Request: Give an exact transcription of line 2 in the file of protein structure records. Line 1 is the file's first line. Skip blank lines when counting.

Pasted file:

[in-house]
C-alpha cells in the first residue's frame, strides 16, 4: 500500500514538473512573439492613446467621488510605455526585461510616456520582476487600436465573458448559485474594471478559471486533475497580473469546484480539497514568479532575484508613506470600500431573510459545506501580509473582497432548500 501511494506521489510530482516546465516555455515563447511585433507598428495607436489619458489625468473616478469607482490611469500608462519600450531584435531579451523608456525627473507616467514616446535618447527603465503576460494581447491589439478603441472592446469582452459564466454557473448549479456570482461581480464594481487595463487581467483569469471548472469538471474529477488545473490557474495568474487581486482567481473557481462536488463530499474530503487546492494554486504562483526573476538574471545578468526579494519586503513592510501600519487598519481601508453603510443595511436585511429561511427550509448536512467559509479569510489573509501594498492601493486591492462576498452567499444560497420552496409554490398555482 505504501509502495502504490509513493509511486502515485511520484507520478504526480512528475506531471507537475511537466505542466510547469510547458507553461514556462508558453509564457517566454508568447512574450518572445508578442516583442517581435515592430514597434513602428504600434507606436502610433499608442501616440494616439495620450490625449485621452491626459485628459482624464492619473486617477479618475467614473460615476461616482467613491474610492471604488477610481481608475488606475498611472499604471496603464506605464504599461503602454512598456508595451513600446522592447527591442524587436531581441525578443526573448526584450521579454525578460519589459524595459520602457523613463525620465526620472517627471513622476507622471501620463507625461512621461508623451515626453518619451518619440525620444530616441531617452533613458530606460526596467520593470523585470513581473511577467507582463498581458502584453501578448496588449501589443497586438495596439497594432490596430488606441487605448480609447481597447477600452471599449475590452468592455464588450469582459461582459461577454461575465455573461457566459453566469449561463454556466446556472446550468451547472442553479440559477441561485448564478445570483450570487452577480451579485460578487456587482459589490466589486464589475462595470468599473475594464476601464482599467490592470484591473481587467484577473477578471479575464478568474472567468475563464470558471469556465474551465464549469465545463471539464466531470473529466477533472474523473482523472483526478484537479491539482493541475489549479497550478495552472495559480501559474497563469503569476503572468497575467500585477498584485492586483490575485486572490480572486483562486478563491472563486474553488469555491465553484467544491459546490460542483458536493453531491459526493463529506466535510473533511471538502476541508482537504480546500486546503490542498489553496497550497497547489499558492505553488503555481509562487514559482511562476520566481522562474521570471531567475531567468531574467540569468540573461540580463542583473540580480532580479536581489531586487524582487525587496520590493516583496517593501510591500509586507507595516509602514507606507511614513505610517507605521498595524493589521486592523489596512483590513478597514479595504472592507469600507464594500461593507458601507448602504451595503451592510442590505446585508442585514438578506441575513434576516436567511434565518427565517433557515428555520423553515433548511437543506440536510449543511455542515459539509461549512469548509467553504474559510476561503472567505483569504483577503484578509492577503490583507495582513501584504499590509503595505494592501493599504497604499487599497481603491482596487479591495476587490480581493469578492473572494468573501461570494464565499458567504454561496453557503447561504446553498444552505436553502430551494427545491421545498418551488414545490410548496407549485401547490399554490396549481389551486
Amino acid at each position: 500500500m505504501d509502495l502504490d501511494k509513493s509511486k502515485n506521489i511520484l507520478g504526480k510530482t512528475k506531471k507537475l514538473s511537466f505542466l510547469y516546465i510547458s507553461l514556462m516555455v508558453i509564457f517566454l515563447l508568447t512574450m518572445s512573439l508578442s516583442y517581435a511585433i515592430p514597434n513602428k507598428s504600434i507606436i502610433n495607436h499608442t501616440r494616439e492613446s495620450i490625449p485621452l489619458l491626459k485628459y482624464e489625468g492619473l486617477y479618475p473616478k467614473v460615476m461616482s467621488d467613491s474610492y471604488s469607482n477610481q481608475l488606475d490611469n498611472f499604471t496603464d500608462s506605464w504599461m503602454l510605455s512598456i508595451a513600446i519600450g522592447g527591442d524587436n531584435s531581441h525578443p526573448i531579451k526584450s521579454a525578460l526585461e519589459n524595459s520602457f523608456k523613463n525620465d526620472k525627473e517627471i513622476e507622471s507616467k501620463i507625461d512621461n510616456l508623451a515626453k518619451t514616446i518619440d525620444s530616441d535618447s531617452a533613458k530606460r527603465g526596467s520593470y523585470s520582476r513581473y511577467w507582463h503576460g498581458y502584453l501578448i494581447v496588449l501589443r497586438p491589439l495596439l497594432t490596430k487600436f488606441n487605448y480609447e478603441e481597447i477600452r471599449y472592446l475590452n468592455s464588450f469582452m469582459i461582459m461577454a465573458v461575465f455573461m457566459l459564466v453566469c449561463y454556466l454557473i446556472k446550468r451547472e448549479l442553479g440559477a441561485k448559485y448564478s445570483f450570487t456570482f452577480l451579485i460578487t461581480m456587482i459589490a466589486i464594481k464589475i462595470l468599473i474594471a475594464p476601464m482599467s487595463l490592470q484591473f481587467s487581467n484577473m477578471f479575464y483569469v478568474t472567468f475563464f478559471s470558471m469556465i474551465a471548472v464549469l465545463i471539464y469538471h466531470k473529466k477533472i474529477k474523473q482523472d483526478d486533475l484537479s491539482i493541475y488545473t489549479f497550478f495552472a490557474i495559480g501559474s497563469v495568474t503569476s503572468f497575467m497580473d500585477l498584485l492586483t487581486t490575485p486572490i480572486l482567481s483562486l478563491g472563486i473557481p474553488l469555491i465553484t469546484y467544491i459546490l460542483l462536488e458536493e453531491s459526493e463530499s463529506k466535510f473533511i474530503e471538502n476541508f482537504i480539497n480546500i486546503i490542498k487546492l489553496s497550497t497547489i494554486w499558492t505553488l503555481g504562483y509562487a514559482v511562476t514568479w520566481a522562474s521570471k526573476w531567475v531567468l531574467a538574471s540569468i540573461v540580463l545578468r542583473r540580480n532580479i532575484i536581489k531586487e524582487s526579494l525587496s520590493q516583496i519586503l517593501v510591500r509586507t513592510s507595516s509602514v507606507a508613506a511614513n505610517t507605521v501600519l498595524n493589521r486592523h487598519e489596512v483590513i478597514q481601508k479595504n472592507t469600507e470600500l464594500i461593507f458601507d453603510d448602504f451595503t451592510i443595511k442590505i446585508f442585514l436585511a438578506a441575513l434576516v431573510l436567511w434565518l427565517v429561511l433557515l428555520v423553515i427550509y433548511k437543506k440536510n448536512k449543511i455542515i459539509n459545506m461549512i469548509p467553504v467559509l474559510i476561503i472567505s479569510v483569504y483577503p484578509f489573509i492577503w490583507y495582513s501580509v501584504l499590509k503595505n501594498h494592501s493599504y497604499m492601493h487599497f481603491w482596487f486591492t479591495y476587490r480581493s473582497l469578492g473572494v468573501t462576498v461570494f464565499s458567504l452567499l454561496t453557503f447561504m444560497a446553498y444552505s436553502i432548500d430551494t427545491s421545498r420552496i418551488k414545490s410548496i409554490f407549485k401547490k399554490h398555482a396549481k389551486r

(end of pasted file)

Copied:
C-alpha cells in the first residue's frame, strides 16, 4: 500500500514538473512573439492613446467621488510605455526585461510616456520582476487600436465573458448559485474594471478559471486533475497580473469546484480539497514568479532575484508613506470600500431573510459545506501580509473582497432548500 501511494506521489510530482516546465516555455515563447511585433507598428495607436489619458489625468473616478469607482490611469500608462519600450531584435531579451523608456525627473507616467514616446535618447527603465503576460494581447491589439478603441472592446469582452459564466454557473448549479456570482461581480464594481487595463487581467483569469471548472469538471474529477488545473490557474495568474487581486482567481473557481462536488463530499474530503487546492494554486504562483526573476538574471545578468526579494519586503513592510501600519487598519481601508453603510443595511436585511429561511427550509448536512467559509479569510489573509501594498492601493486591492462576498452567499444560497420552496409554490398555482 505504501509502495502504490509513493509511486502515485511520484507520478504526480512528475506531471507537475511537466505542466510547469510547458507553461514556462508558453509564457517566454508568447512574450518572445508578442516583442517581435515592430514597434513602428504600434507606436502610433499608442501616440494616439495620450490625449485621452491626459485628459482624464492619473486617477479618475467614473460615476461616482467613491474610492471604488477610481481608475488606475498611472499604471496603464506605464504599461503602454512598456508595451513600446522592447527591442524587436531581441525578443526573448526584450521579454525578460519589459524595459520602457523613463525620465526620472517627471513622476507622471501620463507625461512621461508623451515626453518619451518619440525620444530616441531617452533613458530606460526596467520593470523585470513581473511577467507582463498581458502584453501578448496588449501589443497586438495596439497594432490596430488606441487605448480609447481597447477600452471599449475590452468592455464588450469582459461582459461577454461575465455573461457566459453566469449561463454556466446556472446550468451547472442553479440559477441561485448564478445570483450570487452577480451579485460578487456587482459589490466589486464589475462595470468599473475594464476601464482599467490592470484591473481587467484577473477578471479575464478568474472567468475563464470558471469556465474551465464549469465545463471539464466531470473529466477533472474523473482523472483526478484537479491539482493541475489549479497550478495552472495559480501559474497563469503569476503572468497575467500585477498584485492586483490575485486572490480572486483562486478563491472563486474553488469555491465553484467544491459546490460542483458536493453531491459526493463529506466535510473533511471538502476541508482537504480546500486546503490542498489553496497550497497547489499558492505553488503555481509562487514559482511562476520566481522562474521570471531567475531567468531574467540569468540573461540580463542583473540580480532580479536581489531586487524582487525587496520590493516583496517593501510591500509586507507595516509602514507606507511614513505610517507605521498595524493589521486592523489596512483590513478597514479595504472592507469600507464594500461593507458601507448602504451595503451592510442590505446585508442585514438578506441575513434576516436567511434565518427565517433557515428555520423553515433548511437543506440536510449543511455542515459539509461549512469548509467553504474559510476561503472567505483569504483577503484578509492577503490583507495582513501584504499590509503595505494592501493599504497604499487599497481603491482596487479591495476587490480581493469578492473572494468573501461570494464565499458567504454561496453557503447561504446553498444552505436553502430551494427545491421545498418551488414545490410548496407549485401547490399554490396549481389551486